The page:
Mexico Quick Start GuideEdit This Page
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Mexico Quick Start Guide
Mexico: Ancestor's birth, marriage, or death location unknown
FamilySearch Indexed Records: Try searching in the indexed records for the name of the ancestor if they were born before 1900. Limit your results to the country of Mexico and the name of the state if known. If no results, the patron will have to find more information from home sources or by asking family members.
1930 Mexico Federal Census: If ancestor lived in Mexico (but not in the Federal District/Mexico City) in 1930, try a search in indexed records to see if he was in the 1930 census of Mexico.
Border Crossing Records, Mexico to U.S.: If ancestor crossed the Border into the United States between 1906 and 1957, try Border Crossing records for more information about where they are from. These records are available on FamilySearch.org and Ancestry.com. If you find someone, check to see who else crossed the border with them on the same day using Ancestry.com for this types of search. On the Ancestry.com home page click on Search > Immigration > Border Crossings & Passports > Border Crossings: From Mexico to U.S., 1895-1964.
Contact family members: If they do not have even a minimal of information AND have no idea of where and when to look, encourage them to contact family members who might have that information. This could be older aunts, uncles, grandparents, etc.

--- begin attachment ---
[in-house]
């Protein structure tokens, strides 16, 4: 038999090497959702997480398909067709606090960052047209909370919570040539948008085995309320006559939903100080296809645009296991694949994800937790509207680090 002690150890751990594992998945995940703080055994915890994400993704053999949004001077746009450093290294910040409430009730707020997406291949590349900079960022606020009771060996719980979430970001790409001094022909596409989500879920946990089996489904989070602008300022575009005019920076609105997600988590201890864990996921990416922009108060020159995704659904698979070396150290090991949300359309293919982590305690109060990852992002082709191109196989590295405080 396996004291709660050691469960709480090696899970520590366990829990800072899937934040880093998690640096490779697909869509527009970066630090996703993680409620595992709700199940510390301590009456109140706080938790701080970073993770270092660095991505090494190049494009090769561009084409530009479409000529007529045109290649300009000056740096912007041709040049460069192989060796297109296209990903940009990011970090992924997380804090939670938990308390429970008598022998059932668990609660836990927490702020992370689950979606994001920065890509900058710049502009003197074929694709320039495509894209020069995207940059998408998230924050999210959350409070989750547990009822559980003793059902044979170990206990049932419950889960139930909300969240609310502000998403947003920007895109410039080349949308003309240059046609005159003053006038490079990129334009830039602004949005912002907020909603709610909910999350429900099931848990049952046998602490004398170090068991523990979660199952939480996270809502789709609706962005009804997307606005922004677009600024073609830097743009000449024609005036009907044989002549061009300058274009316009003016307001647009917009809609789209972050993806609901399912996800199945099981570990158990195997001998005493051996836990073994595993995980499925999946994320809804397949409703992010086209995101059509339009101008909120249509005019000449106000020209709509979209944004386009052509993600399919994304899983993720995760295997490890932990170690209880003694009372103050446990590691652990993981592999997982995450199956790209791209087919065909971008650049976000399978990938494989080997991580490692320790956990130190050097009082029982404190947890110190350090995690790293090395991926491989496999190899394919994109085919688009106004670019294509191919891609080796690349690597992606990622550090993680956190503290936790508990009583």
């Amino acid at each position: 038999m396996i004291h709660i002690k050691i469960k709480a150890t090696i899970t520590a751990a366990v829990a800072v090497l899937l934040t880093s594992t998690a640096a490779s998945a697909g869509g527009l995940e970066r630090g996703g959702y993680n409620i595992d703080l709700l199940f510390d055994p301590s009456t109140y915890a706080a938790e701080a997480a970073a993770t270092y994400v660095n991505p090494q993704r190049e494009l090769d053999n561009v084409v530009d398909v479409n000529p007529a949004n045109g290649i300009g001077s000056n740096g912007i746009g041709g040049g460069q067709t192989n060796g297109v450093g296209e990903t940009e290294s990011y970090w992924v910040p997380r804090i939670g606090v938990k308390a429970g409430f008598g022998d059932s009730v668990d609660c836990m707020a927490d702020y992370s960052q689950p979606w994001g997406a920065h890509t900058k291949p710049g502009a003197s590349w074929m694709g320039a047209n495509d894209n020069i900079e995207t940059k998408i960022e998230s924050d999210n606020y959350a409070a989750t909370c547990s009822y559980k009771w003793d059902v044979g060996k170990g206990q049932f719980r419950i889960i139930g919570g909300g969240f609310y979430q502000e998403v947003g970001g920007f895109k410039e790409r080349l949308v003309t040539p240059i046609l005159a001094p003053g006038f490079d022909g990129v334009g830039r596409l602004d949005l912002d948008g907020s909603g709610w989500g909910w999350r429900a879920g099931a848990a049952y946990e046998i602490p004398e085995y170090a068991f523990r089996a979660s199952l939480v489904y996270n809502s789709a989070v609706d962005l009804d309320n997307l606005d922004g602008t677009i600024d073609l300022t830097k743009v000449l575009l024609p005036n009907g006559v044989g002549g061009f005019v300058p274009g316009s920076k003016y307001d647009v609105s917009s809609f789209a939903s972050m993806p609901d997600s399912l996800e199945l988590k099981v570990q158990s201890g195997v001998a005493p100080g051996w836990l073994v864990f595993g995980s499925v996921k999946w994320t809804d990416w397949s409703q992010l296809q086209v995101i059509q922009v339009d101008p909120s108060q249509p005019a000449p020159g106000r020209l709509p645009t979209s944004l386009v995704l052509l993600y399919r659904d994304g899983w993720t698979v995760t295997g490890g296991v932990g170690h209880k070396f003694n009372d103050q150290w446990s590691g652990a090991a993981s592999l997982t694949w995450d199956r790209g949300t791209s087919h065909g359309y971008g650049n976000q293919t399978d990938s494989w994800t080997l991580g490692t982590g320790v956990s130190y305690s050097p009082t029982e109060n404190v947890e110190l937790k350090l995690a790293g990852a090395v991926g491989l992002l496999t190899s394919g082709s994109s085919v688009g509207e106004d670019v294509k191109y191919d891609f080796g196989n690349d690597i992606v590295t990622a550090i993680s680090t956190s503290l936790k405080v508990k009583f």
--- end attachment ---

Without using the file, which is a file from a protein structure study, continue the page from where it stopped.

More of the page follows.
Mexico: Ancestor's birth, marriage or death location and names of parents, children, or spouse are known
FamilySearch Indexed records: Try searching first in indexed records. Try a variety of searches with ancestor’s name, or with parents’ names, or just by parents’ surnames AND using the option to limit locality by country Mexico and under event use ANY and the name of the state in Mexico.
FamilySearch Browse Images: If no results from previous search for the ancestor or any siblings, you will have to browse images for the locality. Civil Registration began in 1857 in Mexico but most places didn’t begin to register information until the 1860s. Catholic Church records are also a good choice as they cover all time periods. If you can find the ancestor in both record types, that is best as you will get more information to advance the pedigree.
Who to search for? If you don’t know the names of the parents, but you know the name of the spouse and/or the names of some of his children, begin with a marriage search (if they married in Mexico and you know the place). Or, begin with a search for the birth/baptism record for one of their children (if you have an approximate birth date and place).
Finding a locality
- Diccionario geográfico, histórico y biográfico de los Estados Unidos Mexicanos also known as the Garcia Cubas gazetteer online link in the Wiki article Mexico Gazetteers or FHL INTL Book 972 E5g. Available on microfilm. (also found in Family History Library Latin America reference section)
- IX censo general de población, 1970: Localidades por entidad federativa y municipio. Organized by states, then municipalities. FHL INTL Book 972 X22m . Also available on microfilm. (Blue books behind Family History Library Latin America reference counter)
For other online resources please review the Wiki article Hispanic Genealogy Resources Online.